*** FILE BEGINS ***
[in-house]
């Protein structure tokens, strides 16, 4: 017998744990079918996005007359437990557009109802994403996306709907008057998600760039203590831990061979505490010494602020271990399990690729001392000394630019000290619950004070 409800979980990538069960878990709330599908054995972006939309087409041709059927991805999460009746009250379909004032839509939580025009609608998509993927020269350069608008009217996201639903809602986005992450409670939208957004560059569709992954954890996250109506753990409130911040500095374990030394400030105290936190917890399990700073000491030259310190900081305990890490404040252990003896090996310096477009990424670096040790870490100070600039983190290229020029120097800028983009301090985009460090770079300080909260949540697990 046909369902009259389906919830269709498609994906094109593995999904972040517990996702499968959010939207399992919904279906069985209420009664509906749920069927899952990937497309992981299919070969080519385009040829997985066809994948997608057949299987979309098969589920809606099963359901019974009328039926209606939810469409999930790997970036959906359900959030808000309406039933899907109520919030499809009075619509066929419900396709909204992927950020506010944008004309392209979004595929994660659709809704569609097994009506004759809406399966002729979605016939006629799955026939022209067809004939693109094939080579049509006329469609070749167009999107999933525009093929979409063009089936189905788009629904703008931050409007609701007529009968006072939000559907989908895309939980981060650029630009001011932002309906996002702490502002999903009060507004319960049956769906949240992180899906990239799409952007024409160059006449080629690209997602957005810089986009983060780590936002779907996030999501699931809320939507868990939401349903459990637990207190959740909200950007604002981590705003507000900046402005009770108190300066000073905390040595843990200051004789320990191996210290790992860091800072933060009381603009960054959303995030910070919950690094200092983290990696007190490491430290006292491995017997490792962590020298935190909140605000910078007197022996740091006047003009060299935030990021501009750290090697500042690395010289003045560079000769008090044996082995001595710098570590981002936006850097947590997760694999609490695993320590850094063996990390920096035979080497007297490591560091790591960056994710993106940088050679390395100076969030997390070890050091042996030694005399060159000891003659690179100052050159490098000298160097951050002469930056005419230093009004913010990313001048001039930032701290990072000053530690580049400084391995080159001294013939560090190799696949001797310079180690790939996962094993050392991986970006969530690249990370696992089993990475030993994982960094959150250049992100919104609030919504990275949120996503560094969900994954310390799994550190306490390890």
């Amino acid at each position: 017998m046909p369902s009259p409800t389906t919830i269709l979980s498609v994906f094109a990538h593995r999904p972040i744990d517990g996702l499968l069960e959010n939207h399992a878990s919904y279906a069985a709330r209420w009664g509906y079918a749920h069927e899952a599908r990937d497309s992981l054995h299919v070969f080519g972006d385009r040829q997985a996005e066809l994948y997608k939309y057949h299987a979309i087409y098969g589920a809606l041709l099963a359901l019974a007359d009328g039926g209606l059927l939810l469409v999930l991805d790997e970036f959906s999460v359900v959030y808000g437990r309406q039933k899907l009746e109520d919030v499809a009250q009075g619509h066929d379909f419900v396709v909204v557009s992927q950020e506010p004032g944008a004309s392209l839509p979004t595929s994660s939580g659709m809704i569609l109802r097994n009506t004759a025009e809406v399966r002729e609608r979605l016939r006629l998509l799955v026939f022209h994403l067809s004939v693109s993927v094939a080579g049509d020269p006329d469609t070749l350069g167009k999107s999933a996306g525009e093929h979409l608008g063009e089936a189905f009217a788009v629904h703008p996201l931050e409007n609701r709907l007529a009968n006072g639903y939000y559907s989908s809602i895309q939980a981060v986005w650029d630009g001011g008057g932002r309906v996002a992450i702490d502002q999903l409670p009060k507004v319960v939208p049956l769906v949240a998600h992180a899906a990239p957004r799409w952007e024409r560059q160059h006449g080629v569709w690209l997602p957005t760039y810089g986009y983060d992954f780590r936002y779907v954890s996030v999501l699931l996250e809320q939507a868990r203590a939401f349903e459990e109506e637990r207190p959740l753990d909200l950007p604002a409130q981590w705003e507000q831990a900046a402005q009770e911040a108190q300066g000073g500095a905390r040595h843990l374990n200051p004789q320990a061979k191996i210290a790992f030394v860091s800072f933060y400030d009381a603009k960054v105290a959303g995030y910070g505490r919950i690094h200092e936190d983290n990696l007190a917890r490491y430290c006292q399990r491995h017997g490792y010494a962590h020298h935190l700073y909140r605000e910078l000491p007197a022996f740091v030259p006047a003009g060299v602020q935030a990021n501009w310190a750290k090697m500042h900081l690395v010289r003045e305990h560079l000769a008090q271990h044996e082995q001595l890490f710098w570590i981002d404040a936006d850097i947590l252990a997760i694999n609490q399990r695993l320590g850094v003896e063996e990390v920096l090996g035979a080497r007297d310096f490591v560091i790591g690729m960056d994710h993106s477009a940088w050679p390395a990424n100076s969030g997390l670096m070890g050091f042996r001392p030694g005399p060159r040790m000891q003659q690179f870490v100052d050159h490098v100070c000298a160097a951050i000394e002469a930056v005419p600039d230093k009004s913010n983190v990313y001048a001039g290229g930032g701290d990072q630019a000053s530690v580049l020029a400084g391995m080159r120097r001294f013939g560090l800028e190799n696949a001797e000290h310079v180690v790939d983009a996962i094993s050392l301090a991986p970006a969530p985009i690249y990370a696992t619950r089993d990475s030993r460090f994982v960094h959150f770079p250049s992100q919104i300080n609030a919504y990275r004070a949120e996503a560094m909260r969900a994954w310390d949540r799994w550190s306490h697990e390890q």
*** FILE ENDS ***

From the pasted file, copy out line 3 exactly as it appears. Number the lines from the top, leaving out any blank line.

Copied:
């Amino acid at each position: 017998m046909p369902s009259p409800t389906t919830i269709l979980s498609v994906f094109a990538h593995r999904p972040i744990d517990g996702l499968l069960e959010n939207h399992a878990s919904y279906a069985a709330r209420w009664g509906y079918a749920h069927e899952a599908r990937d497309s992981l054995h299919v070969f080519g972006d385009r040829q997985a996005e066809l994948y997608k939309y057949h299987a979309i087409y098969g589920a809606l041709l099963a359901l019974a007359d009328g039926g209606l059927l939810l469409v999930l991805d790997e970036f959906s999460v359900v959030y808000g437990r309406q039933k899907l009746e109520d919030v499809a009250q009075g619509h066929d379909f419900v396709v909204v557009s992927q950020e506010p004032g944008a004309s392209l839509p979004t595929s994660s939580g659709m809704i569609l109802r097994n009506t004759a025009e809406v399966r002729e609608r979605l016939r006629l998509l799955v026939f022209h994403l067809s004939v693109s993927v094939a080579g049509d020269p006329d469609t070749l350069g167009k999107s999933a996306g525009e093929h979409l608008g063009e089936a189905f009217a788009v629904h703008p996201l931050e409007n609701r709907l007529a009968n006072g639903y939000y559907s989908s809602i895309q939980a981060v986005w650029d630009g001011g008057g932002r309906v996002a992450i702490d502002q999903l409670p009060k507004v319960v939208p049956l769906v949240a998600h992180a899906a990239p957004r799409w952007e024409r560059q160059h006449g080629v569709w690209l997602p957005t760039y810089g986009y983060d992954f780590r936002y779907v954890s996030v999501l699931l996250e809320q939507a868990r203590a939401f349903e459990e109506e637990r207190p959740l753990d909200l950007p604002a409130q981590w705003e507000q831990a900046a402005q009770e911040a108190q300066g000073g500095a905390r040595h843990l374990n200051p004789q320990a061979k191996i210290a790992f030394v860091s800072f933060y400030d009381a603009k960054v105290a959303g995030y910070g505490r919950i690094h200092e936190d983290n990696l007190a917890r490491y430290c006292q399990r491995h017997g490792y010494a962590h020298h935190l700073y909140r605000e910078l000491p007197a022996f740091v030259p006047a003009g060299v602020q935030a990021n501009w310190a750290k090697m500042h900081l690395v010289r003045e305990h560079l000769a008090q271990h044996e082995q001595l890490f710098w570590i981002d404040a936006d850097i947590l252990a997760i694999n609490q399990r695993l320590g850094v003896e063996e990390v920096l090996g035979a080497r007297d310096f490591v560091i790591g690729m960056d994710h993106s477009a940088w050679p390395a990424n100076s969030g997390l670096m070890g050091f042996r001392p030694g005399p060159r040790m000891q003659q690179f870490v100052d050159h490098v100070c000298a160097a951050i000394e002469a930056v005419p600039d230093k009004s913010n983190v990313y001048a001039g290229g930032g701290d990072q630019a000053s530690v580049l020029a400084g391995m080159r120097r001294f013939g560090l800028e190799n696949a001797e000290h310079v180690v790939d983009a996962i094993s050392l301090a991986p970006a969530p985009i690249y990370a696992t619950r089993d990475s030993r460090f994982v960094h959150f770079p250049s992100q919104i300080n609030a919504y990275r004070a949120e996503a560094m909260r969900a994954w310390d949540r799994w550190s306490h697990e390890q």